What does BMI measure?
We do not know if BMI reflects a phenomenon similar to CR. It certainly is not equivalent, but it stands to reason that a measure of body-weight and height would be somewhat related to the concept of CR. The largest difference is that CR describes a change from a steady-state whereas BMI describes a stable(?) steady-state at a point in time.

The low BMI group will be composed as follows: naturally thin people, elite dieters (very rare) and those with an eating disorder (orthorexia, anorexia, bulimia, etc). So in reality, we are most likely looking at those "naturally thin" people. But what does this mean? Even this group will be made up of sick-thin people and healthy-thin people.

Sick-thin people may suffer from mild conditions precluding eating, e.g. gastrointestinal disease, or severe conditions with a long latency like cancer. Also obviously smoking and drug abuse and severe stress are known to reduce bodyweight.

Whatever the reasons, "naturally thin" people could be slightly starved. On the systemic level their tissues may be somewhat calorie- and protein-restricted but this is not "noticed" by the CNS, hence they are in equilibrium. However, this stability will diminish the hypothalamic CR- and hunger-response which is essential to many benefits of CR.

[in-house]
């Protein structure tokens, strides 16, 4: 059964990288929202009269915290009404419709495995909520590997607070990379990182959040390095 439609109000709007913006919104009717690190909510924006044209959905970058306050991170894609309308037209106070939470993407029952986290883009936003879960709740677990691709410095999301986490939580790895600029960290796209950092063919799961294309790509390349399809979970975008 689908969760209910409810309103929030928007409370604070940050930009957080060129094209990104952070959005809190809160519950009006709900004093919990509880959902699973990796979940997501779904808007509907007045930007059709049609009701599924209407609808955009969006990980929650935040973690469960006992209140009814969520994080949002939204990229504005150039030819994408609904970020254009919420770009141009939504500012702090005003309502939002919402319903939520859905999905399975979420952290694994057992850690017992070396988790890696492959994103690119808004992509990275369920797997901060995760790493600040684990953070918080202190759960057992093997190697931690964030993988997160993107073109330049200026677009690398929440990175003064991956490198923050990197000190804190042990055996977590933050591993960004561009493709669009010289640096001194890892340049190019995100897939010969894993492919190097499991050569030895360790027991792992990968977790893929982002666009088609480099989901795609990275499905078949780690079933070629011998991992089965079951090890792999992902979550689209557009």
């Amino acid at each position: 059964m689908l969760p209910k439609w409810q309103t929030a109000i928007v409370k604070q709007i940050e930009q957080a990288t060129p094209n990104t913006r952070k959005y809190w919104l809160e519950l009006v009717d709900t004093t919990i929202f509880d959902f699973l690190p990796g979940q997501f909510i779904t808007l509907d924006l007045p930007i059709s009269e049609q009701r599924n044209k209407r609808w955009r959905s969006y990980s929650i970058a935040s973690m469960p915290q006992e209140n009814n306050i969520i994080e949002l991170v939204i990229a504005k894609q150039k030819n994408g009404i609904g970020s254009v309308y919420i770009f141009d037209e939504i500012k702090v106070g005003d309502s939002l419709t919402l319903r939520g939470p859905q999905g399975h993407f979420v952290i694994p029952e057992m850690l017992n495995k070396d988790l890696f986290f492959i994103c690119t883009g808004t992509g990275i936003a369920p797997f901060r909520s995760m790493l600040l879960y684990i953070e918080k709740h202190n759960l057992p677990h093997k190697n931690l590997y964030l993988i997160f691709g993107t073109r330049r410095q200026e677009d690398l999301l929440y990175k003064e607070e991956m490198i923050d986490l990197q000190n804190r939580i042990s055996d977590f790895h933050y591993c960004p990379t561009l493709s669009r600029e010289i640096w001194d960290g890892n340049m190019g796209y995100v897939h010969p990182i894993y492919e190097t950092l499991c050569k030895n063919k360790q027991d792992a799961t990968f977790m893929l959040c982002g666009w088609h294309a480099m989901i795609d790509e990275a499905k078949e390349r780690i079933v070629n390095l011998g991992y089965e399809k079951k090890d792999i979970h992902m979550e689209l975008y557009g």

Naturally thin people may tend towards a less anabolic diet low in "high quality" protein, methionine and high-glycemic carbohydrates (vegan, vegetarian-like diets, picky eaters, orthorexia)

It is difficult to speculate why a low BMI would induce a CR-like state, but it seems like an intuitive working hypothesis. Within reason, a low BMI index could reflect reduced anabolic signalling, and especially GH action. Somewhat surprisingly, however, adiposity is generally associated with reduced stimulated and basal GH secretion, but this may well be a response to increase anabolic signalling downstream of the receptor (i.e. negative feedback).